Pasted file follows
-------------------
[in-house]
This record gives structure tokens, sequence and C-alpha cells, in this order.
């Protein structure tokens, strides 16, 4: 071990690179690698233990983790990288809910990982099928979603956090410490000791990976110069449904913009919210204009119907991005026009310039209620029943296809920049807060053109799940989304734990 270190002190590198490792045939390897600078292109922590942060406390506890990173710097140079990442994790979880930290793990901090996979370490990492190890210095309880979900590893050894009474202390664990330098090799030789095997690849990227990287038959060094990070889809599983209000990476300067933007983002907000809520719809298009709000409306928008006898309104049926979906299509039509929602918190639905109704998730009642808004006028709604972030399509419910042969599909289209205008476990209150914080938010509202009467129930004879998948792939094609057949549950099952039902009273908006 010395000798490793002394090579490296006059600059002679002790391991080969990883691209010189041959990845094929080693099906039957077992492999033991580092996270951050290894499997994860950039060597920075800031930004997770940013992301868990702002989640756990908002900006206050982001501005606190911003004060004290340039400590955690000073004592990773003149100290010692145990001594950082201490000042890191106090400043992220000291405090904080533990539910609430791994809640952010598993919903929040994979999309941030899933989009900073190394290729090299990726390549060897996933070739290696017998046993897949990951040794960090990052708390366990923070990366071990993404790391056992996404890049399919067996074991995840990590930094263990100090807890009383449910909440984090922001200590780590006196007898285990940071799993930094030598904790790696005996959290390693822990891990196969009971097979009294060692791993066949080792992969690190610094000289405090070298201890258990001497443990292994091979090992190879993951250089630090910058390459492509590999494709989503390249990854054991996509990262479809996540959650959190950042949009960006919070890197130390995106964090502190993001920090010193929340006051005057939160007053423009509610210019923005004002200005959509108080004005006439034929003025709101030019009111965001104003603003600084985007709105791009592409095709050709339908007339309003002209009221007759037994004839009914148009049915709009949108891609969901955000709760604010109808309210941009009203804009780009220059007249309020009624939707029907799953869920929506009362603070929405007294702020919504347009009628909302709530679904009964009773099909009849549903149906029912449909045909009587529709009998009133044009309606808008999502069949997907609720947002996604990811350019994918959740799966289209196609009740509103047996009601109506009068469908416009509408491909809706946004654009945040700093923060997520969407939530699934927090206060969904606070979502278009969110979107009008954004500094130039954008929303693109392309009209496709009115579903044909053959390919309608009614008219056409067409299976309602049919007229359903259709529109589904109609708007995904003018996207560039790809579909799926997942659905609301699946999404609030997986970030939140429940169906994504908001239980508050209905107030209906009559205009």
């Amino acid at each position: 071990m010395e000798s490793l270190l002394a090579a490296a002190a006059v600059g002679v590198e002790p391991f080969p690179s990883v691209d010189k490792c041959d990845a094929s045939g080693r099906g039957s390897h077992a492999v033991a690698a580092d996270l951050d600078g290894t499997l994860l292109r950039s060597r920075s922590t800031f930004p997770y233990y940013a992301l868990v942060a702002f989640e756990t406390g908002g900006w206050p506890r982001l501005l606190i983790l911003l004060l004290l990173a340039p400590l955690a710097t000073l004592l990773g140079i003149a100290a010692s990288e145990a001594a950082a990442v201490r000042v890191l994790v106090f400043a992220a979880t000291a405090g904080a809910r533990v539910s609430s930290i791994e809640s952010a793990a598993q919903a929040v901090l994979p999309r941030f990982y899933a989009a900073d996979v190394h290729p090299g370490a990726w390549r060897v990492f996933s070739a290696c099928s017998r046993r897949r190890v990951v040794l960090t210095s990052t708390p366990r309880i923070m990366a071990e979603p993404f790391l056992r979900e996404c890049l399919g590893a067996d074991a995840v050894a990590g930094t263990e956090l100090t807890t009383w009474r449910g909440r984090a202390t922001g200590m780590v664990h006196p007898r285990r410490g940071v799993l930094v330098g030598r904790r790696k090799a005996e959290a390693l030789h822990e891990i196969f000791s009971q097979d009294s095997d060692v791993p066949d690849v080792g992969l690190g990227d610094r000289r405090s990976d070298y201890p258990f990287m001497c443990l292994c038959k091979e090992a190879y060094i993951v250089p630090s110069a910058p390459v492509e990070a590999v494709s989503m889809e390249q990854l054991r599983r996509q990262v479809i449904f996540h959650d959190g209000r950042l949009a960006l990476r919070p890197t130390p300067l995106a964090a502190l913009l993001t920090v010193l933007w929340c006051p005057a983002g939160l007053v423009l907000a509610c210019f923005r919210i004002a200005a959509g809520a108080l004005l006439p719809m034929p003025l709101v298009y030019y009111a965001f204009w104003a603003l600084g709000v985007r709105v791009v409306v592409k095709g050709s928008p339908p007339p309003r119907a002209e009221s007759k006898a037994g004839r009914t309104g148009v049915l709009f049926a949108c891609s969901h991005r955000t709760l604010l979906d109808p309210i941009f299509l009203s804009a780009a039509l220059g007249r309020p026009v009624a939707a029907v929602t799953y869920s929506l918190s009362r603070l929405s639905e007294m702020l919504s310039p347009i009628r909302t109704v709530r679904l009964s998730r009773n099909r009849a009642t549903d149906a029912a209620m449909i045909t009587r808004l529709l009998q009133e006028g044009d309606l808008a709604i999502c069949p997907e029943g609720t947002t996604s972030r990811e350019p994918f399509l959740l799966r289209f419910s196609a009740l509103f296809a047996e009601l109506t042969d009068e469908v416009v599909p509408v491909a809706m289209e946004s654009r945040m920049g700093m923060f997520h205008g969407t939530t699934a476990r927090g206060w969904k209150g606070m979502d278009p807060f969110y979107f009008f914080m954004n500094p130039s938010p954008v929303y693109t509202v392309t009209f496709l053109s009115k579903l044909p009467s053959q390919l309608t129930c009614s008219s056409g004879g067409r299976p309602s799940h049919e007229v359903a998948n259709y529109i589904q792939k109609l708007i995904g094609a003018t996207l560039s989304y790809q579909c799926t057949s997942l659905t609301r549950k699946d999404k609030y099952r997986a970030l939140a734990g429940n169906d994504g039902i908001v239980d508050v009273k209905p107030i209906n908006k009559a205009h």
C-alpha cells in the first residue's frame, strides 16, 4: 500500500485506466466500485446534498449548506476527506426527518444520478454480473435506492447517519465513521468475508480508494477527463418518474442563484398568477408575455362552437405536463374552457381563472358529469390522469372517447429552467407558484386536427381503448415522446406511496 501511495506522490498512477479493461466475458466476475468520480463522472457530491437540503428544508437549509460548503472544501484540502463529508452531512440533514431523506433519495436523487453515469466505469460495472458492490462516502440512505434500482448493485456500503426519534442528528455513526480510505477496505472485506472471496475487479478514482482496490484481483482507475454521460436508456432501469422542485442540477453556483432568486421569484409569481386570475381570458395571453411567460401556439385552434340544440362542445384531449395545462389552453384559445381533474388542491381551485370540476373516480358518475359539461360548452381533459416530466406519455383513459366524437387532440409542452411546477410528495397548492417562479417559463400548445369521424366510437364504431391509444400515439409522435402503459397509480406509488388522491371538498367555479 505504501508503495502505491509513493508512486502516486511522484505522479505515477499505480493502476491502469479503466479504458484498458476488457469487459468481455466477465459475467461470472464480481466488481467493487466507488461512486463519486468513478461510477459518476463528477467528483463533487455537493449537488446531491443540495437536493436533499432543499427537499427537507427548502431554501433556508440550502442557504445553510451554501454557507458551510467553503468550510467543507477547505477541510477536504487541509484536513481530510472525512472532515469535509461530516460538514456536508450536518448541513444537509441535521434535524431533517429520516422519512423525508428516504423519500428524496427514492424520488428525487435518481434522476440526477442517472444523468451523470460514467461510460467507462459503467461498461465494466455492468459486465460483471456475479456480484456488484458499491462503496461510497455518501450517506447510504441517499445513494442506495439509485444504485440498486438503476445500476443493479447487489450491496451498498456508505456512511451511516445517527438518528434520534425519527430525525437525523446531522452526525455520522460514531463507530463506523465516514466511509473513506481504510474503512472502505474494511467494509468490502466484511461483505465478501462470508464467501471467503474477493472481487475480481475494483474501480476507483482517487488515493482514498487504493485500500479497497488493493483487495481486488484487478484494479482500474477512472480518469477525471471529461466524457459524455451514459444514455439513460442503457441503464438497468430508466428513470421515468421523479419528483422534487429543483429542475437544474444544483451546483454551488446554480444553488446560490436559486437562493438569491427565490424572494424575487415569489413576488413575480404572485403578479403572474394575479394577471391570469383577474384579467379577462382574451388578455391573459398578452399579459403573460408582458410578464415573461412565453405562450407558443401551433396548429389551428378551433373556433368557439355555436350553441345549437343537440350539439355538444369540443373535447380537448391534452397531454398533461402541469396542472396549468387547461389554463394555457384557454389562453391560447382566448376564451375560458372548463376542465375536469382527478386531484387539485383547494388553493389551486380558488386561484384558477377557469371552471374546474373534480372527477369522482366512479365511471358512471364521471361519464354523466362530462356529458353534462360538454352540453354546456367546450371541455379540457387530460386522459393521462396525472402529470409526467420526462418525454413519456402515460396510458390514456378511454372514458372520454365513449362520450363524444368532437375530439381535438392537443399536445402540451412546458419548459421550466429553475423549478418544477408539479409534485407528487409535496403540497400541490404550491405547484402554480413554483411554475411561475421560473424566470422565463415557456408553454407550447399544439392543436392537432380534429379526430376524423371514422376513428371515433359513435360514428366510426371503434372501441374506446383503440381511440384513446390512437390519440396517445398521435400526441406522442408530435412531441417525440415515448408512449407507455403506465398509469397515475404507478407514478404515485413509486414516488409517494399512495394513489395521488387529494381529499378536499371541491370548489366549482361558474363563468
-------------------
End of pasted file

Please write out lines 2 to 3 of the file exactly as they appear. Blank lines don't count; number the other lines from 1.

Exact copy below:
This record gives structure tokens, sequence and C-alpha cells, in this order.
């Protein structure tokens, strides 16, 4: 071990690179690698233990983790990288809910990982099928979603956090410490000791990976110069449904913009919210204009119907991005026009310039209620029943296809920049807060053109799940989304734990 270190002190590198490792045939390897600078292109922590942060406390506890990173710097140079990442994790979880930290793990901090996979370490990492190890210095309880979900590893050894009474202390664990330098090799030789095997690849990227990287038959060094990070889809599983209000990476300067933007983002907000809520719809298009709000409306928008006898309104049926979906299509039509929602918190639905109704998730009642808004006028709604972030399509419910042969599909289209205008476990209150914080938010509202009467129930004879998948792939094609057949549950099952039902009273908006 010395000798490793002394090579490296006059600059002679002790391991080969990883691209010189041959990845094929080693099906039957077992492999033991580092996270951050290894499997994860950039060597920075800031930004997770940013992301868990702002989640756990908002900006206050982001501005606190911003004060004290340039400590955690000073004592990773003149100290010692145990001594950082201490000042890191106090400043992220000291405090904080533990539910609430791994809640952010598993919903929040994979999309941030899933989009900073190394290729090299990726390549060897996933070739290696017998046993897949990951040794960090990052708390366990923070990366071990993404790391056992996404890049399919067996074991995840990590930094263990100090807890009383449910909440984090922001200590780590006196007898285990940071799993930094030598904790790696005996959290390693822990891990196969009971097979009294060692791993066949080792992969690190610094000289405090070298201890258990001497443990292994091979090992190879993951250089630090910058390459492509590999494709989503390249990854054991996509990262479809996540959650959190950042949009960006919070890197130390995106964090502190993001920090010193929340006051005057939160007053423009509610210019923005004002200005959509108080004005006439034929003025709101030019009111965001104003603003600084985007709105791009592409095709050709339908007339309003002209009221007759037994004839009914148009049915709009949108891609969901955000709760604010109808309210941009009203804009780009220059007249309020009624939707029907799953869920929506009362603070929405007294702020919504347009009628909302709530679904009964009773099909009849549903149906029912449909045909009587529709009998009133044009309606808008999502069949997907609720947002996604990811350019994918959740799966289209196609009740509103047996009601109506009068469908416009509408491909809706946004654009945040700093923060997520969407939530699934927090206060969904606070979502278009969110979107009008954004500094130039954008929303693109392309009209496709009115579903044909053959390919309608009614008219056409067409299976309602049919007229359903259709529109589904109609708007995904003018996207560039790809579909799926997942659905609301699946999404609030997986970030939140429940169906994504908001239980508050209905107030209906009559205009």